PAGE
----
One of my lasting memories is of an interview Melvyn Bragg conducted with Denis Potter in his last days. His talk was of his impending death but also of how he was seeing life through new eyes and appreciating so much. He talked of the blossom on the tree outside his window as he strove to complete his final play. This wordsmith couldn't find the words to describe its beauty. I remember him saying, while rubbing his fingers, it was the blossomiest, blossomiest blossom and though this might seem nonsense it certainly conveys the beauty of the tree and the magnificence of its blossom as well as an appreciation of its grandeur. Facing death, Dennis Potter really appreciated life and its giftedness. In some way we are all facing death. It can come like a thief in the night and be taken from us at any moment. For some people this is a scary thought and they would do anything to distract themselves from it. The Japanese say that we are only able to live when we have faced death. I presume this is because facing death takes away our fear of it, stops us being self-defensive and enables us to live and enjoy life as fully as we can. It helps us realise the giftedness and sacredness of life and the world in which we live - hopefully helping us treat it with reverence and respect. Seize the day, as the saying goes, because it will never come again. We only have the present. Today's fashion in mindfulness teaches the same thing.
Death also brings us face to face with the sacredness and mystery of human beings. As the word of the death of our two sisters spread across the community we shared memories and reminiscences of their lives, we reflected on who they were and what they meant to us. But it also made me realise that there was much we didn't know about them. So much of our knowledge of one another is surface knowledge. Thomas Merton has said:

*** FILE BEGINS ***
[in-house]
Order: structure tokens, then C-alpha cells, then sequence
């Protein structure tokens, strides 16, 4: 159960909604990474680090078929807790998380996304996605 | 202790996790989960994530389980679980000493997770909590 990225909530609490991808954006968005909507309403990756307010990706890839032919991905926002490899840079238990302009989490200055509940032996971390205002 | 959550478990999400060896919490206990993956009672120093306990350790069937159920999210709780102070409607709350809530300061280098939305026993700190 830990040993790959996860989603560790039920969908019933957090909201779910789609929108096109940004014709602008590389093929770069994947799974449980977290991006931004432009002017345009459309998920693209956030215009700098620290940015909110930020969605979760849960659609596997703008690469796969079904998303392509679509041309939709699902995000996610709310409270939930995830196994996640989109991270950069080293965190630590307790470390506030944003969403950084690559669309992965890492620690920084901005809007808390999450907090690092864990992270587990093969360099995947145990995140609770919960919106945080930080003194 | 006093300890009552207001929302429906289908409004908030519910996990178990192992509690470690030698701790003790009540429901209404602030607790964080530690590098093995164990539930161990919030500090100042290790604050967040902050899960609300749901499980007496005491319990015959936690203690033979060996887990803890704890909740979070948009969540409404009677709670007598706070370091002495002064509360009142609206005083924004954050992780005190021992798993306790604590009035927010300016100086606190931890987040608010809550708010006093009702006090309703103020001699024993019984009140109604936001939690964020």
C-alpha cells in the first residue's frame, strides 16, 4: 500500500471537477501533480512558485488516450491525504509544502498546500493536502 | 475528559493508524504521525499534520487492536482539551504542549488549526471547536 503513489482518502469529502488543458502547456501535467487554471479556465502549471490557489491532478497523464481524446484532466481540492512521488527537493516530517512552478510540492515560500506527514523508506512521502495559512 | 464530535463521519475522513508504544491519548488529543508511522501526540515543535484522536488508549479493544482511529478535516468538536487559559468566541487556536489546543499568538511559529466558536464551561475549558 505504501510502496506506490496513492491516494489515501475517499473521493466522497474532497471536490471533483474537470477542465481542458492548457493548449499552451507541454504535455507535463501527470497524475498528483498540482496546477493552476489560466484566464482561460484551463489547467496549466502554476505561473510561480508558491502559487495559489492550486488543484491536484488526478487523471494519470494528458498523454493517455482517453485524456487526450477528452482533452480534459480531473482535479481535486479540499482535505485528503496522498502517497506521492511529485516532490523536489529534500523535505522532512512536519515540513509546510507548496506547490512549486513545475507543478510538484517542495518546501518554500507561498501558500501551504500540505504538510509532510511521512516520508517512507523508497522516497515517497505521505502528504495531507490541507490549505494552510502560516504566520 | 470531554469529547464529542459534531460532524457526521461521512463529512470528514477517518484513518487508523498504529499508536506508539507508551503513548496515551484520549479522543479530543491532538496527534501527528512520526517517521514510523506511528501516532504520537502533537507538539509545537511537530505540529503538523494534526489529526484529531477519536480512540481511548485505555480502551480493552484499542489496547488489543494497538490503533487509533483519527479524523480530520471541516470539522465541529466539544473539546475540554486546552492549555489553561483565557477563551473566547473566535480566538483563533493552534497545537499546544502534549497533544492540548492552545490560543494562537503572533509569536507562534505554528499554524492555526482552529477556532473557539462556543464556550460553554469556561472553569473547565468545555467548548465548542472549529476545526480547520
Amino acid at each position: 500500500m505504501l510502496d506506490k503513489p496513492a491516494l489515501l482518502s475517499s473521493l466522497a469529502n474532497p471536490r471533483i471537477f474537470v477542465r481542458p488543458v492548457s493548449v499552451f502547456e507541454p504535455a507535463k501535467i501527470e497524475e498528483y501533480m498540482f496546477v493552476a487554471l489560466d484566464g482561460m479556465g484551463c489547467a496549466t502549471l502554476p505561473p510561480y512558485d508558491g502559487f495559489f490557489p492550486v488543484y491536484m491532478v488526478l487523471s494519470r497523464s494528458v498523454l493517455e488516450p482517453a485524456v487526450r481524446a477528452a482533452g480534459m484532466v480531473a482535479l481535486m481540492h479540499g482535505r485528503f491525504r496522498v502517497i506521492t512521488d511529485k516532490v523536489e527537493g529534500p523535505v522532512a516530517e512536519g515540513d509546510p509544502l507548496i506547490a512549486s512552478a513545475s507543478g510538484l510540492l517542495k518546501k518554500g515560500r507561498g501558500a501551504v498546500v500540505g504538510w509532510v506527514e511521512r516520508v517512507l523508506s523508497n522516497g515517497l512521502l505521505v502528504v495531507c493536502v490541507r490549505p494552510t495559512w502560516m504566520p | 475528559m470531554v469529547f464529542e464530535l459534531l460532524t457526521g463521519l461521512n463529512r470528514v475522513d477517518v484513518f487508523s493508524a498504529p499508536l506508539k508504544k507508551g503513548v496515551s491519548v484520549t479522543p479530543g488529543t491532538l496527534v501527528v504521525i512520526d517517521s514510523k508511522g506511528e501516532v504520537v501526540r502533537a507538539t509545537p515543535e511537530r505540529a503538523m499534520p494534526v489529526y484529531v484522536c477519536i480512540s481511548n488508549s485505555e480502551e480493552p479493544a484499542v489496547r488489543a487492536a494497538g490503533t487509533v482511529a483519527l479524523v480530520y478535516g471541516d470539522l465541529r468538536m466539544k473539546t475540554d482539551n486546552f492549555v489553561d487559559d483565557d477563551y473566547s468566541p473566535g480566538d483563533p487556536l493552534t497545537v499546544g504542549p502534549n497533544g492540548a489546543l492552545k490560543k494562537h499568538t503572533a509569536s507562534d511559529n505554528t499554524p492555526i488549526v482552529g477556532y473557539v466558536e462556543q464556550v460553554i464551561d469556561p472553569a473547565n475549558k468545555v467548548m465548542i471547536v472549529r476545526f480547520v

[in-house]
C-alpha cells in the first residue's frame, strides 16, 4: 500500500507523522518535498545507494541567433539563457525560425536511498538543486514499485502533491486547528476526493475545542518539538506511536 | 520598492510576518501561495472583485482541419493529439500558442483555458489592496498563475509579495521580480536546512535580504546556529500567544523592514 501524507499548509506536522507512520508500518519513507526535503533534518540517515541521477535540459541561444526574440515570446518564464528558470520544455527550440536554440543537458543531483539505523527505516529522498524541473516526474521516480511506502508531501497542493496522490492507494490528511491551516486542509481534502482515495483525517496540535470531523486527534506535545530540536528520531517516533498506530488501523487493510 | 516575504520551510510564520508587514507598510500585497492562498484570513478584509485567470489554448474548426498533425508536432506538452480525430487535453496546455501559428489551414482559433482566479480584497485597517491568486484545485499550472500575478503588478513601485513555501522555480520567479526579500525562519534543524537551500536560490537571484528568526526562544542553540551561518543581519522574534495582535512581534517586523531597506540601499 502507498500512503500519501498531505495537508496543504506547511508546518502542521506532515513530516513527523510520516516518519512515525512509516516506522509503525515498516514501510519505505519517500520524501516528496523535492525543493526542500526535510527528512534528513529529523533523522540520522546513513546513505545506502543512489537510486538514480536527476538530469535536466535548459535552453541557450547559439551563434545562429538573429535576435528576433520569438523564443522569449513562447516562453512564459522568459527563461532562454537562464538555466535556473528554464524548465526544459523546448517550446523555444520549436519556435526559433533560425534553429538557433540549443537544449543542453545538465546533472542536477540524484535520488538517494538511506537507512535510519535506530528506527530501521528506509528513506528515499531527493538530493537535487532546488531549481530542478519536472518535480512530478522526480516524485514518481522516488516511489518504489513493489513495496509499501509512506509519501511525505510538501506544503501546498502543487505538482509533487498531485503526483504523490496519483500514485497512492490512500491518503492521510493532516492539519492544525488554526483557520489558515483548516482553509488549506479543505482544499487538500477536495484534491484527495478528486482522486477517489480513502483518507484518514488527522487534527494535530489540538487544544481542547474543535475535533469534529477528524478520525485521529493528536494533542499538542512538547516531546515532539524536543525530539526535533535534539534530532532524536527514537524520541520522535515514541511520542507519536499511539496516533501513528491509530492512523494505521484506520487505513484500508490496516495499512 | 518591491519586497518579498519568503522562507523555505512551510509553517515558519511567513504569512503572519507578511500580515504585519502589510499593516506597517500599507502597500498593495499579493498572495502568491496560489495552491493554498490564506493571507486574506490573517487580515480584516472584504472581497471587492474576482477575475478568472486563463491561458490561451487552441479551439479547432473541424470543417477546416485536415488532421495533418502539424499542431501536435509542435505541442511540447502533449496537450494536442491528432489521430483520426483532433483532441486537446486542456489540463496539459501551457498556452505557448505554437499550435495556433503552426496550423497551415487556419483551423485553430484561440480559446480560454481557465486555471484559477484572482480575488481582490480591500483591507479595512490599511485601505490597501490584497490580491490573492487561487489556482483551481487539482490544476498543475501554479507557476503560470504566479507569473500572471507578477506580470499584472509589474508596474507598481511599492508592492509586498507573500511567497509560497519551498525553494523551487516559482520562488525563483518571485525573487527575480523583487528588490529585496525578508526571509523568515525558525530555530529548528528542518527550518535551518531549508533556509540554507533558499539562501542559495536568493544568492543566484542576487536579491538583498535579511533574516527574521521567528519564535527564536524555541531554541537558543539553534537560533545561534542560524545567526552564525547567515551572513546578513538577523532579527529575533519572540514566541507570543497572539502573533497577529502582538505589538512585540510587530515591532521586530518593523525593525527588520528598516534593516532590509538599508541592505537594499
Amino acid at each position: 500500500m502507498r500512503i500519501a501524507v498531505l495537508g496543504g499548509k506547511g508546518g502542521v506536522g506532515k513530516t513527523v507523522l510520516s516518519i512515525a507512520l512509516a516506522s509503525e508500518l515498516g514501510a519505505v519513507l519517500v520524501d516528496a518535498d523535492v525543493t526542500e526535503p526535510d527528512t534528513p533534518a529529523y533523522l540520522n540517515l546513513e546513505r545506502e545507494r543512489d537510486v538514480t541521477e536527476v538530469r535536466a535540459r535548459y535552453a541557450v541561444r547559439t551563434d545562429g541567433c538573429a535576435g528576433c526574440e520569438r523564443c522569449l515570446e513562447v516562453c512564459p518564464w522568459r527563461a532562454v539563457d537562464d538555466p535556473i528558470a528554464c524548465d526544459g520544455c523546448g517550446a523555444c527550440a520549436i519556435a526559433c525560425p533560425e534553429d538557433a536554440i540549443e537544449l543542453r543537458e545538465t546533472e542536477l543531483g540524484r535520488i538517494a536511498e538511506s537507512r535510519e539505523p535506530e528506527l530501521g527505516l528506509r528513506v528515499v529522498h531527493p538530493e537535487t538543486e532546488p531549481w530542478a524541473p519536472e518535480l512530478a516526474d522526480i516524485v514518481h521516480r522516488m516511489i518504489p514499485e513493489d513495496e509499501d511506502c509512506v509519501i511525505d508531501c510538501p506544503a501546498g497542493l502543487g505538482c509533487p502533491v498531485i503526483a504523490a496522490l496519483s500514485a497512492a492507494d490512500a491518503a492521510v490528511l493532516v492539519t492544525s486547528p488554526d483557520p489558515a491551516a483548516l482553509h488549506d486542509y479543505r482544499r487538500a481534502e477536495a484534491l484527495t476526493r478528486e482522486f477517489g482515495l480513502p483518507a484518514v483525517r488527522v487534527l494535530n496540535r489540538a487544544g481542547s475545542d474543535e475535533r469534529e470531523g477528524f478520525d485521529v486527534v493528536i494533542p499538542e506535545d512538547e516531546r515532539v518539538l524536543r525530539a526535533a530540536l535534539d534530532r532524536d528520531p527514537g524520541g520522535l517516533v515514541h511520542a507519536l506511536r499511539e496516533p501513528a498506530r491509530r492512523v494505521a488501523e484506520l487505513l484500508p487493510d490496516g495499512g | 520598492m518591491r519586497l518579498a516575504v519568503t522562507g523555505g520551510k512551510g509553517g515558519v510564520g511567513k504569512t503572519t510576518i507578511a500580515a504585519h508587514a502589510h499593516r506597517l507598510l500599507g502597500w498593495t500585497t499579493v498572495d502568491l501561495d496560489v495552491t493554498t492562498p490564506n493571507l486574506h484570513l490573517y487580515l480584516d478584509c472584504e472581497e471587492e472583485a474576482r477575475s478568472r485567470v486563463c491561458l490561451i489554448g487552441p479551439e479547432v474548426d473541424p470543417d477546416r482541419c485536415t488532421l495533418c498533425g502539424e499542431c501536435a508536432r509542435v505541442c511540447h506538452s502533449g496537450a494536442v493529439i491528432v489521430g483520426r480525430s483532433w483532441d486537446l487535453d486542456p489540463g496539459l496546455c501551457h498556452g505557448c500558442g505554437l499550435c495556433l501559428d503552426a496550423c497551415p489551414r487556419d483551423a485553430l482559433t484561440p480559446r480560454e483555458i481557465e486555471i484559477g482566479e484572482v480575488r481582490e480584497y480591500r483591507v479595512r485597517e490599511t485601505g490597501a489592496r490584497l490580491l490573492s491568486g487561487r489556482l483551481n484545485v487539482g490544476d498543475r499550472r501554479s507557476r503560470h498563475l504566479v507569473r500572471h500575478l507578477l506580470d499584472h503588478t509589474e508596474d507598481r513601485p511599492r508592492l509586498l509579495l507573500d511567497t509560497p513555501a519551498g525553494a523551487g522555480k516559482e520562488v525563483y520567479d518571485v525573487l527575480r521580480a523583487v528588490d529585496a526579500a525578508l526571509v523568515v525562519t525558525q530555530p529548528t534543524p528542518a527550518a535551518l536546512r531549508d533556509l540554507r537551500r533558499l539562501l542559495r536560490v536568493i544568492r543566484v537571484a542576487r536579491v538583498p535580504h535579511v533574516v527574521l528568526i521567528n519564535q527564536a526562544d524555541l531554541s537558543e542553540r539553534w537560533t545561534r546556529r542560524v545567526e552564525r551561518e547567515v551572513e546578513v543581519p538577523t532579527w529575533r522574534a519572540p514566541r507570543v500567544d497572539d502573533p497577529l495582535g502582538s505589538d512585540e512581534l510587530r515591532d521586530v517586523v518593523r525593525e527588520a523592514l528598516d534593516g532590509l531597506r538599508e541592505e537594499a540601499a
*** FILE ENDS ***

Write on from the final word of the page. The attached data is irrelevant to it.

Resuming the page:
‘A person is a person in so far as each has a secret
and is a solitude of their own
that cannot be communicated to anyone else’.
Each of these two sisters had their own inner struggles and challenges, joys and sorrows known only to themselves and to God. But their story was and is part of a story much greater than their individual lives, greater than their work or achievements. Their life story includes the effect and influence they had on each of us and the many people who came into contact with them. It includes the good that still lives on in the world because of their presence in it. And in this sense they continue to live on in us and those they influenced and where they are we are too for the unity we share surely cannot end with death. It 's too great a reality for that.